Read the rest here: https://thelifeididntchoose.com/2018/11/19/the-importance-of-making-space-for-grief-during-holidays/

Holidays 2019: Practical Ideas for Dealing With Holidays After Child Loss

It cannot be overstated:  holidays are extremely hard after loss.  Every family gathering highlights the hole where my son SHOULD be, but ISN’T.

There is no “right way” or “wrong way” to handle the holidays after losing a child.

For many, there is only survival-especially the very first year.

These days also stir great internal conflict:  I want to enjoy and celebrate my living children and my family still here while missing my son that isn’t. Emotions run high and are, oh so difficult to manage.

So I’m including some ideas from other bereaved parents on how they’ve handled the holidays.  Many of these suggestions could be adapted for any “special” day of the year.

Not all will appeal to everyone nor will they be appropriate for every family.  But they are a place to start.

Read the rest here: https://thelifeididntchoose.com/2016/09/04/practical-ideas-for-dealing-with-the-holidays-after-child-loss/

Holidays 2019: What The Bereaved Need From Friends And Family

This is the most shared post on the site.

When I wrote it, I was writing my personal feelings after a couple of years trying to fumble through holidays with friends and family. It was an honest expression of how hard it was and continues to be to navigate the stress-filled season of Thanksgiving through New Year’s Day.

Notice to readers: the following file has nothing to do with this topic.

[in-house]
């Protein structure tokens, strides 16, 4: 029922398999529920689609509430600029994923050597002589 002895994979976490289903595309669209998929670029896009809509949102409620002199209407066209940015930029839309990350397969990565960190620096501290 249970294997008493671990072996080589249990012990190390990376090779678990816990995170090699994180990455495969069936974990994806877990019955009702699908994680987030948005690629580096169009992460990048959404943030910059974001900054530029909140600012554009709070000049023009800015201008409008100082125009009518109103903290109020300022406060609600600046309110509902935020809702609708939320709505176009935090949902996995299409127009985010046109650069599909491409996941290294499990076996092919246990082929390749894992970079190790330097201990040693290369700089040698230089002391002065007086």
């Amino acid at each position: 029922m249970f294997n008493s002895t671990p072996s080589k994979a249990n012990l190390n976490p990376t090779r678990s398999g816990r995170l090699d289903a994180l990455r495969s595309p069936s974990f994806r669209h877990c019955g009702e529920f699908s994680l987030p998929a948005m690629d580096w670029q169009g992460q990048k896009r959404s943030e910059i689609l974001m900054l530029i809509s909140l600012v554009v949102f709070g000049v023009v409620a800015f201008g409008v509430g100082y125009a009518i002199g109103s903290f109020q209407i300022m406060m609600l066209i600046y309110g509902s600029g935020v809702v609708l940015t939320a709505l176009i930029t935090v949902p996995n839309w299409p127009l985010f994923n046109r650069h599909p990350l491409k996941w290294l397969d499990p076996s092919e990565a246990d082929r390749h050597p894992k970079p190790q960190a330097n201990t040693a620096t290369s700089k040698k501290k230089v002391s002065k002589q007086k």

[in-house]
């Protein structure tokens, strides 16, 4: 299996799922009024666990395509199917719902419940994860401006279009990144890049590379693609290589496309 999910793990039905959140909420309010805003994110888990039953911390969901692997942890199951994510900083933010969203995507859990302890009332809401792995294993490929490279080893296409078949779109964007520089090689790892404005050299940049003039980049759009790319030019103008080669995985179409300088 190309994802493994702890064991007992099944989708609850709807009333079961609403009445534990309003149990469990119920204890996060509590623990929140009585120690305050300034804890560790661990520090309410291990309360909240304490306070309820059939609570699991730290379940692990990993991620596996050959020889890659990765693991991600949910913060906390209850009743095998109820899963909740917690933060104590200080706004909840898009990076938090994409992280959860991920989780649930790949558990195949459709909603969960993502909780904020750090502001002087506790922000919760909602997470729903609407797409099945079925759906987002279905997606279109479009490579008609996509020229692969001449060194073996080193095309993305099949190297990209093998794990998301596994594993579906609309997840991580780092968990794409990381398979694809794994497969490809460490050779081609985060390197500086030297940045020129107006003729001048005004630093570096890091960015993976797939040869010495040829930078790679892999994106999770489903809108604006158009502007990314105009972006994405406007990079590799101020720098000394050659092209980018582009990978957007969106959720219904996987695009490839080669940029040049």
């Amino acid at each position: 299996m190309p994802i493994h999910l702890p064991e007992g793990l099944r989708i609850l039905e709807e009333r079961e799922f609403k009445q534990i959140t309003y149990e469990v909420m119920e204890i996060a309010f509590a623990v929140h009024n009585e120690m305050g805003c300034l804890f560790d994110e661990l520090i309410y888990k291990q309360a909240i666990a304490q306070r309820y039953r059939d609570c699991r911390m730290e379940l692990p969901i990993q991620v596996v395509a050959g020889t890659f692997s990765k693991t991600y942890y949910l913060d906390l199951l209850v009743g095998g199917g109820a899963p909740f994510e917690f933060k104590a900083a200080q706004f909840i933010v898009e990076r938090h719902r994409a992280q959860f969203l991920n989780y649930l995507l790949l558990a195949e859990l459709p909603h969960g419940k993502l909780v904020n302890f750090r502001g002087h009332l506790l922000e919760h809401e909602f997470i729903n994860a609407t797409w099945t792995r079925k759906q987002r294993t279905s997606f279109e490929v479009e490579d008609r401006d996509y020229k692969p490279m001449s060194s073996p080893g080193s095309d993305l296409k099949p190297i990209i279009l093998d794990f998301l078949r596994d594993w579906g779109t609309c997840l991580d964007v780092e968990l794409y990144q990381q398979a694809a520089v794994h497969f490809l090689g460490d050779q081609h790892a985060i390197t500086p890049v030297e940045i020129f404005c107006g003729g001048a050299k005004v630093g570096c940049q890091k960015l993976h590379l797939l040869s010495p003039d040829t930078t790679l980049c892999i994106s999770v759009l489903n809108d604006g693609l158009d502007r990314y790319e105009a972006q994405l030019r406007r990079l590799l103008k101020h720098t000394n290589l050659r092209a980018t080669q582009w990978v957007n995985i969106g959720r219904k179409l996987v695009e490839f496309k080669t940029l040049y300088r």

I’m not sure I’ve grown any more skillful in fitting all the pieces together-especially as our family grows and moves in different directions-but I continue striving to keep the lines of communication open and to try to acknowledge and accommodate everyone’s needs as best I can.


“I know it is hard.
  I know you don’t truly understand how I feel.  You can’t.  It wasn’t your child.

I know I may look and act like I’m “better”.  I know that you would love for things to be like they were:  BEFORE.  But they aren’t.

I know my grief interferes with your plans.  I know it is uncomfortable to make changes in traditions we have observed for years.  But I can’t help it I didn’t ask for this to be my life.

I know that every year I seem to need something different.  I know that’s confusing and may be frustrating.  But I’m working this out as I go.  I didn’t get a “how to” manual when I buried my son.  It’s new for me every year too.

Read the rest here: https://thelifeididntchoose.com/2016/09/03/grief-and-holidayswhat-the-bereaved-need-from-friends-and-family/